Nearly one in three adolescent girls from the world‘s poorest households have never been to school, a shocking new report has revealed. They face obstacles such as poverty, gender discrimination, disability, ethnic origin or teaching language, distance from schools and poor infrastructure.
“As long as public education spending is disproportionately skewed towards children from the richest households, the poorest will have little hope of escaping poverty, learning the skills they need to compete and succeed in today’s world, and contributing to their countries’ economies,” said UNICEF Executive Director Henrietta Fore.
The agency found that education for children from the richest 20% of households gets nearly double the funding for children from the poorest 20%. Ten countries across Africa account for the highest disparities in education spending – with four times as much funding allocated to the richest children compared with the poorest.
Many classrooms are damaged and buried under hazardous ash in towns that have been abandoned – and over 300 schools are being used as evacuation centres. This means students could fall behind and miss graduation in three months, Save the Children has warned.
Half a million people have been made homeless by the Taal volcano eruption and it is feared they may not be ABLE to return to their towns and villages for many months.
“The emotional and psychosocial stress of being made suddenly homeless and surrounded by so many strangers in such close proximity are taking a toll on children,” said Jerome Balinton, humanitarian manager for Save the Children Philippines. “This means setting up temporary schools so children can return to a normal routine while they wait for the fury of the volcano to subside.”
Between 2017 and 2018, basic education enrolment increased by 8.5% and the likelihood that a child entering primary school will complete the full cycle of primary and lower secondary doubled from 24% to 48%.
The Global Partnership for Education‘s new grant will improve the quality of pre-primary, primary and non-formal education by strengthening teacher training and professional development, distributing more quality teaching and learning materials to underserved areas and improving education planning and management.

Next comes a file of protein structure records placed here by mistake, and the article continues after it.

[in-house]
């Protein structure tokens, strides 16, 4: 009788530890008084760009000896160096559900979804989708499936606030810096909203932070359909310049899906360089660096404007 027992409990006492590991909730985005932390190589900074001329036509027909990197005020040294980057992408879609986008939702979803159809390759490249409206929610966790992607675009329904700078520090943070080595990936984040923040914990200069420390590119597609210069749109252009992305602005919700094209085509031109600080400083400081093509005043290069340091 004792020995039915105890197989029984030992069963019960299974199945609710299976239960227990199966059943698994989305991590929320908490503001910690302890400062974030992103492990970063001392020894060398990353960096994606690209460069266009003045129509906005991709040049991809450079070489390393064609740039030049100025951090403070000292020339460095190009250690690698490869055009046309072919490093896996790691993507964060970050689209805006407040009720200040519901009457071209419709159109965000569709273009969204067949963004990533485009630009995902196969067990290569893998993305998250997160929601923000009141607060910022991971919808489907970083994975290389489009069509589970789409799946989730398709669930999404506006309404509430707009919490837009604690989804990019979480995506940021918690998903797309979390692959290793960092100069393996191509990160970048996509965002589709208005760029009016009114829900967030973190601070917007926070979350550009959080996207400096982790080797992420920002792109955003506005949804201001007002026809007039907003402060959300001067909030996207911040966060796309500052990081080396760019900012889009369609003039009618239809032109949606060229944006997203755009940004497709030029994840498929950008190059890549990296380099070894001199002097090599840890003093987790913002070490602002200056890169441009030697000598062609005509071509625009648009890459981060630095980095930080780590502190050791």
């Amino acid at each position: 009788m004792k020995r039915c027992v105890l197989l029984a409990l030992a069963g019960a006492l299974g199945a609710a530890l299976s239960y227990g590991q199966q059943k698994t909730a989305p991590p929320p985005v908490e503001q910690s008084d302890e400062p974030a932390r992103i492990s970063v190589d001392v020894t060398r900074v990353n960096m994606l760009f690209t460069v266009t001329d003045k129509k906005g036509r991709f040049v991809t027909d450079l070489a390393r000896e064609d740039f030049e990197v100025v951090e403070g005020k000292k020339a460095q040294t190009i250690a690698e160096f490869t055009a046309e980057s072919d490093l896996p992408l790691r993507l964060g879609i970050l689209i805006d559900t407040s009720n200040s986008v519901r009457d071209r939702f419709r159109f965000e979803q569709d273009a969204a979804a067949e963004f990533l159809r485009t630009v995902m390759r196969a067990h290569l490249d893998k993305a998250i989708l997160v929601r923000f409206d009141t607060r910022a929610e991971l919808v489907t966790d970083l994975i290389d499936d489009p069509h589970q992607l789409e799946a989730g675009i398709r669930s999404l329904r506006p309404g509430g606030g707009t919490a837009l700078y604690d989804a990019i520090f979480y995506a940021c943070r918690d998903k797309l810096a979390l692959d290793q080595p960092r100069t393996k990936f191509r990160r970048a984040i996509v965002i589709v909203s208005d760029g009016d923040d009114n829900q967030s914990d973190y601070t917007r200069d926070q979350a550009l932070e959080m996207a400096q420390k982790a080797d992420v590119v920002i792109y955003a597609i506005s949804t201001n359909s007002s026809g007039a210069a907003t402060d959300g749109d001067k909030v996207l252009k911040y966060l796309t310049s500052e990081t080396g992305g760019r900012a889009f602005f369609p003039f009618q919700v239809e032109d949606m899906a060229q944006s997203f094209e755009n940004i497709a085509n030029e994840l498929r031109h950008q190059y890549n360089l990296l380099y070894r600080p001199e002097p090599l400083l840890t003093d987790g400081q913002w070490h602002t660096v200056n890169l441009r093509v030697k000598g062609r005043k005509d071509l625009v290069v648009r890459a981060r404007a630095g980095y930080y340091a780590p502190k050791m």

“We have received this news with a lot of enthusiasm, giving us all the reasons to work even harder for the children of Tanzania. The previous GPE grant, which concluded in June, was instrumental in supporting learning activities in the lower levels of primary education,” said Dr Leonard Akwilapo, Permanent Secretary of the Ministry of Education, Science and Technology.
More details have now emerged on the January 1 attack in Idlib. The children who died were aged six to 13. Nine civilians were killed on the day but three more have since died of their wounds – including a teacher whose son was also a victim.
“After years of killing and maiming children in brutal attacks, the Syrian government starts the new decade by using a banned weapon to kill more children and their teachers,” said Lama Fakih, Crisis and Conflict director at Human Rights Watch. “The Syrian government should cease its repugnant use of cluster munitions and attacks on schools and hold accountable the officials who authorised it.”
The LEGO Foundation has announced partnerships with the Aga Khan Foundation, BRAC, Right To Play, UNICEF, VVOB and RTI International. Each organisation will integrate Learning through Play methods into the development of primary school teachers in Kenya, Bangladesh, Ghana, Rwanda and Vietnam.
The partnerships will support 190,000 teachers, as well as three million parents and community stakeholders.
“The LEGO Foundation is committed to working with teachers and education systems in using the transformative power of play to improve learning for millions of children all over the world,” said Sarah Bouchie, Head of Global Programmes at the LEGO Foundation.